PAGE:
According to the state, no other group, including the Kurds, constitutes a minority. But when I asked members of the European Parliament Joint Commission whom they regarded as a minority and what they understood from their rights, the unanimous response was the Kurds.
The process of destroying the non-Muslim minorities in Turkey has ended. Resolving 4-5 issues would be sufficient. You open a seminary, you define the legal status of the patriarchs, the metropolitan and the chief rabbi, you draw the boundaries of their rights but do so without hurting their theocratic authority. You draw up a cabinet decree and announce it to the world. In addition, you return property that was taken from the foundations and proclaim it to the world. You open a theological faculty affiliated with a university and educate religious staff. This would mean a great leap in the Turkish and international platform. This would change Turkey/s image dramatically and would not imply any loss.
Question: At this point, I have to touch on Turkey/s Cyprus policy. The policies that were followed for two decades bore no fruit. Furthermore, the Cyprus issue and the Armenian law do not seem so different. Do you see a parallelism between Turkey/s policies vis-a-vis the minorities and in Cyprus?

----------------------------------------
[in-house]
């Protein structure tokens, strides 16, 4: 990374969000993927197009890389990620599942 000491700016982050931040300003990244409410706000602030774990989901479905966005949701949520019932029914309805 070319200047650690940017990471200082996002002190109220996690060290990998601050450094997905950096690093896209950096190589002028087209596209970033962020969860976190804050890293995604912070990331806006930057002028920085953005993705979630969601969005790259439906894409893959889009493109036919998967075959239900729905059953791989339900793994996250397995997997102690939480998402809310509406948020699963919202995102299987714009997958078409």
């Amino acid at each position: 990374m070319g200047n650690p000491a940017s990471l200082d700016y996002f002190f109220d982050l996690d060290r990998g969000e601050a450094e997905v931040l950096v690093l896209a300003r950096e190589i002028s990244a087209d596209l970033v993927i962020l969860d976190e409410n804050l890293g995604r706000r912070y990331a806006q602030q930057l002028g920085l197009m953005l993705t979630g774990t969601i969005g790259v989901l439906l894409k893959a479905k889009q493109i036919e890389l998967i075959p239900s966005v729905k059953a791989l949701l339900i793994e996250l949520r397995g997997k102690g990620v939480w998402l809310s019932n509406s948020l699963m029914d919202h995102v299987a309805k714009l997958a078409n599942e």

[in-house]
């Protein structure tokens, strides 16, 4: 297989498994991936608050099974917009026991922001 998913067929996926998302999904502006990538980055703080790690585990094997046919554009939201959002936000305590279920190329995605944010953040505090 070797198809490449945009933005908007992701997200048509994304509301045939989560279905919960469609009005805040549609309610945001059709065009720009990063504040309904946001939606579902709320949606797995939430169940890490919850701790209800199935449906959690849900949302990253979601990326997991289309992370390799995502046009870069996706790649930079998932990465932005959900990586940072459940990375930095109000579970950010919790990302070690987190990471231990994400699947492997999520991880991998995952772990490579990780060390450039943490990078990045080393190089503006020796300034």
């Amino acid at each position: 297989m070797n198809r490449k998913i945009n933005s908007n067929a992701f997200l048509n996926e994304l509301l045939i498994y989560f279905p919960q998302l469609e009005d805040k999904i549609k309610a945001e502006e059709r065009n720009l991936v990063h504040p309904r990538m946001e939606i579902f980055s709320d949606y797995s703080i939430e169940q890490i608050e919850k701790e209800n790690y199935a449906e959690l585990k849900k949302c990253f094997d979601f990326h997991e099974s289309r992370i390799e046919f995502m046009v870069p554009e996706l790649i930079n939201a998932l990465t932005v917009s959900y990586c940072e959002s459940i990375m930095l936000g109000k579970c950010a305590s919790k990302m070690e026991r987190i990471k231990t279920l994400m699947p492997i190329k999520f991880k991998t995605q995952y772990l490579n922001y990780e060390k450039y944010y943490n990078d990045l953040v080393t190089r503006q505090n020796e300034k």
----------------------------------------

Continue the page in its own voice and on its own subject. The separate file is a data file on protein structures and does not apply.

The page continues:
Answer: Turkey/s strategy in Cyprus can be debated from a military and geographical perspective. From a broad geostrategic perspective, it can even be seen as correct. But let me say first of all that I am not of the opinion that the accession of Cyprus to the EU would be to Turkey/s disadvantage. I don/t believe either that the Cypriots of Turkish origin will suffer economically or culturally in this process. To the contrary, their standard of living may go up and they may acquire rights all over Europe such as the right to travel, to settle down and to work.
Another point is that regardless of whether you have a federation or confederation in Cyprus, the equal rights of individuals from different ethnic backgrounds are guaranteed by law in the EU. There is no problem from this perspective. Independence and national sovereignty are also under EU protection.
Let me say one final thing, an intelligent Greek politician would see that it would be more dangerous for Turkey to be excluded from the EU than to be a member. Turkey has two options; it will move either toward Paris or to the Gulf. The second choice implies militarism, racism and extreme conservatism. Some people want to push Turkey in this direction but we can say that history will not justify them. This is why sensible statesmen should do whatever they can in order not to miss this chance.